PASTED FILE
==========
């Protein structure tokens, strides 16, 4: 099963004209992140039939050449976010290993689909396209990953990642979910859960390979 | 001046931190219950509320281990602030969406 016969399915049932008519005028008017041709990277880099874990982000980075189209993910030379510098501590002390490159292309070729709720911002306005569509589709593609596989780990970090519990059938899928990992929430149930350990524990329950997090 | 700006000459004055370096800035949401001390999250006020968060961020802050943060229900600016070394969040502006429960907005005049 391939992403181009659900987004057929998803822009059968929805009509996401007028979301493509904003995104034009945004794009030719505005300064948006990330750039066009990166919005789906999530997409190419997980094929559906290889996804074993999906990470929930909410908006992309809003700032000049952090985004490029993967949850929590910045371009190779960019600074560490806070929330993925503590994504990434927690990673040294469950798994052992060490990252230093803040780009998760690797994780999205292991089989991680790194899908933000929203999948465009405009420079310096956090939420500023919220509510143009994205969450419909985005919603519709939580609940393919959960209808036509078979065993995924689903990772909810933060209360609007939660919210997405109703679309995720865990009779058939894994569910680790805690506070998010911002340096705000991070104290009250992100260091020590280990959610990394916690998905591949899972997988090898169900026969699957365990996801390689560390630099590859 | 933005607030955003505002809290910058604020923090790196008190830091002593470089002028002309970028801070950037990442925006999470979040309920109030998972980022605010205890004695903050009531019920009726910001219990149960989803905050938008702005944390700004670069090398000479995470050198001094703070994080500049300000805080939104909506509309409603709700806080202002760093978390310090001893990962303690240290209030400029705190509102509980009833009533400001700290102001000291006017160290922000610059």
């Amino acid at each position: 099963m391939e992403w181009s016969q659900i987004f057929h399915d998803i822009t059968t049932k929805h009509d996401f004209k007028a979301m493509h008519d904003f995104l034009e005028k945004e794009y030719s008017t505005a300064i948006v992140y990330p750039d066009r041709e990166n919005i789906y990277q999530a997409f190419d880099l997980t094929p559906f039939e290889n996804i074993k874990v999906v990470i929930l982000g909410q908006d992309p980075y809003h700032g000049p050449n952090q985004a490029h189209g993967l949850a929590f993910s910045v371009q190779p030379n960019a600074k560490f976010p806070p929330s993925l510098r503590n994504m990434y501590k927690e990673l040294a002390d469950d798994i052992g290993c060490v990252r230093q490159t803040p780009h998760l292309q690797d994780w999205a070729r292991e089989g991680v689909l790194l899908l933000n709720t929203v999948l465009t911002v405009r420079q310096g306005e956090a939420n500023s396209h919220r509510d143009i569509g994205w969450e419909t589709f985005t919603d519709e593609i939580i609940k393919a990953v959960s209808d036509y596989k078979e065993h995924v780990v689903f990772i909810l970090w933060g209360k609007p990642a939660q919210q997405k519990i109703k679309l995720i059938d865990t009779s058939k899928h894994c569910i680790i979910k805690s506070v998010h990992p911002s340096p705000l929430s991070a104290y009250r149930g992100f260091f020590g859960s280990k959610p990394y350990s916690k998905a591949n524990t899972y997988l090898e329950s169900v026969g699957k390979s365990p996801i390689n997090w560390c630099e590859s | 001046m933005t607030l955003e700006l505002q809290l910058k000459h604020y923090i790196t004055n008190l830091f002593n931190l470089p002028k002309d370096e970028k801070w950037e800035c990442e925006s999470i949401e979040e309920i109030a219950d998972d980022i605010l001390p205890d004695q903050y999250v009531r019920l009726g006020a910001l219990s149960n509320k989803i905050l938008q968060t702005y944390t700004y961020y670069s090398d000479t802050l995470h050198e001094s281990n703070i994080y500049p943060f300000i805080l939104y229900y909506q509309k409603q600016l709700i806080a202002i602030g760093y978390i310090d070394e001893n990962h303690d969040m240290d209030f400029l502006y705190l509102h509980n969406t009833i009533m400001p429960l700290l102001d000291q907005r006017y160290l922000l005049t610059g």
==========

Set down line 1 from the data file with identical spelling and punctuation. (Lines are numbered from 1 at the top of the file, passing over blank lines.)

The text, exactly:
């Protein structure tokens, strides 16, 4: 099963004209992140039939050449976010290993689909396209990953990642979910859960390979 | 001046931190219950509320281990602030969406 016969399915049932008519005028008017041709990277880099874990982000980075189209993910030379510098501590002390490159292309070729709720911002306005569509589709593609596989780990970090519990059938899928990992929430149930350990524990329950997090 | 700006000459004055370096800035949401001390999250006020968060961020802050943060229900600016070394969040502006429960907005005049 391939992403181009659900987004057929998803822009059968929805009509996401007028979301493509904003995104034009945004794009030719505005300064948006990330750039066009990166919005789906999530997409190419997980094929559906290889996804074993999906990470929930909410908006992309809003700032000049952090985004490029993967949850929590910045371009190779960019600074560490806070929330993925503590994504990434927690990673040294469950798994052992060490990252230093803040780009998760690797994780999205292991089989991680790194899908933000929203999948465009405009420079310096956090939420500023919220509510143009994205969450419909985005919603519709939580609940393919959960209808036509078979065993995924689903990772909810933060209360609007939660919210997405109703679309995720865990009779058939894994569910680790805690506070998010911002340096705000991070104290009250992100260091020590280990959610990394916690998905591949899972997988090898169900026969699957365990996801390689560390630099590859 | 933005607030955003505002809290910058604020923090790196008190830091002593470089002028002309970028801070950037990442925006999470979040309920109030998972980022605010205890004695903050009531019920009726910001219990149960989803905050938008702005944390700004670069090398000479995470050198001094703070994080500049300000805080939104909506509309409603709700806080202002760093978390310090001893990962303690240290209030400029705190509102509980009833009533400001700290102001000291006017160290922000610059």